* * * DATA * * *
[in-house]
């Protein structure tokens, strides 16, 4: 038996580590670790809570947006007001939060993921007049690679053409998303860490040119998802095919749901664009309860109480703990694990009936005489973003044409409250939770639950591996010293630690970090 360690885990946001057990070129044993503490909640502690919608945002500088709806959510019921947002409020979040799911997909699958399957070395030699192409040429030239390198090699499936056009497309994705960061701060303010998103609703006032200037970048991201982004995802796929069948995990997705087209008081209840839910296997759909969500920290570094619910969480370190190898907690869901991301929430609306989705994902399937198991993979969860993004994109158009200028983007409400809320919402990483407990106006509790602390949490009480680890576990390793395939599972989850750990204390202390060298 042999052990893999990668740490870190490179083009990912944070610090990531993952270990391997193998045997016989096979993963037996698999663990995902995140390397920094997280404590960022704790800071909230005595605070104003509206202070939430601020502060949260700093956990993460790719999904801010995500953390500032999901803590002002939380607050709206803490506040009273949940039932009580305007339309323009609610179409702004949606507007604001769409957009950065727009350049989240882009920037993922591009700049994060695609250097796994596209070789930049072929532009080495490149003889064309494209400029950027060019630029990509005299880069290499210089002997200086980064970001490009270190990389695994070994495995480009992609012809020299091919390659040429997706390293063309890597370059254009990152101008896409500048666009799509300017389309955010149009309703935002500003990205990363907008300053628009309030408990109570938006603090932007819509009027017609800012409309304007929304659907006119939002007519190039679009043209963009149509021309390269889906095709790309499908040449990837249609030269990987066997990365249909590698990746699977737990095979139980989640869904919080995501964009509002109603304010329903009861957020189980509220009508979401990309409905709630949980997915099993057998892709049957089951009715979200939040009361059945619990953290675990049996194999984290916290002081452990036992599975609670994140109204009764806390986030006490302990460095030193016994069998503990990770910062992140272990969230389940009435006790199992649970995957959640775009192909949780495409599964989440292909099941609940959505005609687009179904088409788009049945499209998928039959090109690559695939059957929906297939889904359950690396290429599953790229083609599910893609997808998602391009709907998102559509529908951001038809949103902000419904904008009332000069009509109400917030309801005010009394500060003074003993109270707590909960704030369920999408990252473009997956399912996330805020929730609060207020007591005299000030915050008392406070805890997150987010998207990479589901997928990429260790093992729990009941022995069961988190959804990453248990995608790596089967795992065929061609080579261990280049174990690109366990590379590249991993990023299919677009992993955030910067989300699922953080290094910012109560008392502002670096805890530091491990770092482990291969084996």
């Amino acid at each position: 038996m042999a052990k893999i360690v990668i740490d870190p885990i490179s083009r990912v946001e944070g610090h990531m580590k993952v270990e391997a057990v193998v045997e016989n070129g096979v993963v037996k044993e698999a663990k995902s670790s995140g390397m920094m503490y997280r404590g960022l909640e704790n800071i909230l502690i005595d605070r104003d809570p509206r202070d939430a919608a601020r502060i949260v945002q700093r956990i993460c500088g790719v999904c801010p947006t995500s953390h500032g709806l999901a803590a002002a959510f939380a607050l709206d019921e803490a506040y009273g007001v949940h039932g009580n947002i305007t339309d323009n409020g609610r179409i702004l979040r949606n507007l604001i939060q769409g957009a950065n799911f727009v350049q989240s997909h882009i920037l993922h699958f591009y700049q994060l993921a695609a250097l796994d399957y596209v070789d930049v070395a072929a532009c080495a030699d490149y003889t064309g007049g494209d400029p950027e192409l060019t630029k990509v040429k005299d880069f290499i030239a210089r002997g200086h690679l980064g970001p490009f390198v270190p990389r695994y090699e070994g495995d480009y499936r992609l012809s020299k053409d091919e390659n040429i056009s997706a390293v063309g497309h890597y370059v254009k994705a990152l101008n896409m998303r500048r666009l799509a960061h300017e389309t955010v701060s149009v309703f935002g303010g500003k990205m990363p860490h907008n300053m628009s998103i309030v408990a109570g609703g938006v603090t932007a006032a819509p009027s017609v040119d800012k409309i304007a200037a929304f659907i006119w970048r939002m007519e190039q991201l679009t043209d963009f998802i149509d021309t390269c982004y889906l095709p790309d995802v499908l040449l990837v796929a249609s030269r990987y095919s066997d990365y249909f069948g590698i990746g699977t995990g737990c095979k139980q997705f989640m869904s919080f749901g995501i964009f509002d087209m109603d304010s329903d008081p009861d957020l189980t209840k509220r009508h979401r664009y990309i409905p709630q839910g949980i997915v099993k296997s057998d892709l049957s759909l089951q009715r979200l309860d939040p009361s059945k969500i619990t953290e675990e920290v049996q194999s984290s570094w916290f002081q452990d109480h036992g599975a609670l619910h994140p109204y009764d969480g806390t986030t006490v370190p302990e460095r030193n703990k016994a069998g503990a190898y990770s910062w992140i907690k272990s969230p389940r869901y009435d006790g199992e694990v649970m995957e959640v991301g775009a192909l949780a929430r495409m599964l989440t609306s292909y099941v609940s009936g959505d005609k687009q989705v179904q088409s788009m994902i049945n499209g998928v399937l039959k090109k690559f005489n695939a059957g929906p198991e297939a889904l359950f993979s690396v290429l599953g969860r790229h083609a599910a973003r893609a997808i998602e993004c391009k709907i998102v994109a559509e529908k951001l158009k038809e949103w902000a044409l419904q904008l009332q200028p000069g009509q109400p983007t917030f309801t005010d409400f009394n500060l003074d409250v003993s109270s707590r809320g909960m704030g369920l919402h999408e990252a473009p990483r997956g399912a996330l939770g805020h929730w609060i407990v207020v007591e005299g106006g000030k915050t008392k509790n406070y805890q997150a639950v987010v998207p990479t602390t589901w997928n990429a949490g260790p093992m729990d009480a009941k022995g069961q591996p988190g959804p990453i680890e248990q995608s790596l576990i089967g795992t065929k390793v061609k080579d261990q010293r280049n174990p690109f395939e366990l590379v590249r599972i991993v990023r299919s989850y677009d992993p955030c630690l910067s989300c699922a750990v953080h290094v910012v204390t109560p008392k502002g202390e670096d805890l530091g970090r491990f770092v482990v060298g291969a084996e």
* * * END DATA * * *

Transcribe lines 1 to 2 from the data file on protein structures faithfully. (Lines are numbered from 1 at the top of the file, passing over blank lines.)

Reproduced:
[in-house]
């Protein structure tokens, strides 16, 4: 038996580590670790809570947006007001939060993921007049690679053409998303860490040119998802095919749901664009309860109480703990694990009936005489973003044409409250939770639950591996010293630690970090 360690885990946001057990070129044993503490909640502690919608945002500088709806959510019921947002409020979040799911997909699958399957070395030699192409040429030239390198090699499936056009497309994705960061701060303010998103609703006032200037970048991201982004995802796929069948995990997705087209008081209840839910296997759909969500920290570094619910969480370190190898907690869901991301929430609306989705994902399937198991993979969860993004994109158009200028983007409400809320919402990483407990106006509790602390949490009480680890576990390793395939599972989850750990204390202390060298 042999052990893999990668740490870190490179083009990912944070610090990531993952270990391997193998045997016989096979993963037996698999663990995902995140390397920094997280404590960022704790800071909230005595605070104003509206202070939430601020502060949260700093956990993460790719999904801010995500953390500032999901803590002002939380607050709206803490506040009273949940039932009580305007339309323009609610179409702004949606507007604001769409957009950065727009350049989240882009920037993922591009700049994060695609250097796994596209070789930049072929532009080495490149003889064309494209400029950027060019630029990509005299880069290499210089002997200086980064970001490009270190990389695994070994495995480009992609012809020299091919390659040429997706390293063309890597370059254009990152101008896409500048666009799509300017389309955010149009309703935002500003990205990363907008300053628009309030408990109570938006603090932007819509009027017609800012409309304007929304659907006119939002007519190039679009043209963009149509021309390269889906095709790309499908040449990837249609030269990987066997990365249909590698990746699977737990095979139980989640869904919080995501964009509002109603304010329903009861957020189980509220009508979401990309409905709630949980997915099993057998892709049957089951009715979200939040009361059945619990953290675990049996194999984290916290002081452990036992599975609670994140109204009764806390986030006490302990460095030193016994069998503990990770910062992140272990969230389940009435006790199992649970995957959640775009192909949780495409599964989440292909099941609940959505005609687009179904088409788009049945499209998928039959090109690559695939059957929906297939889904359950690396290429599953790229083609599910893609997808998602391009709907998102559509529908951001038809949103902000419904904008009332000069009509109400917030309801005010009394500060003074003993109270707590909960704030369920999408990252473009997956399912996330805020929730609060207020007591005299000030915050008392406070805890997150987010998207990479589901997928990429260790093992729990009941022995069961988190959804990453248990995608790596089967795992065929061609080579261990280049174990690109366990590379590249991993990023299919677009992993955030910067989300699922953080290094910012109560008392502002670096805890530091491990770092482990291969084996």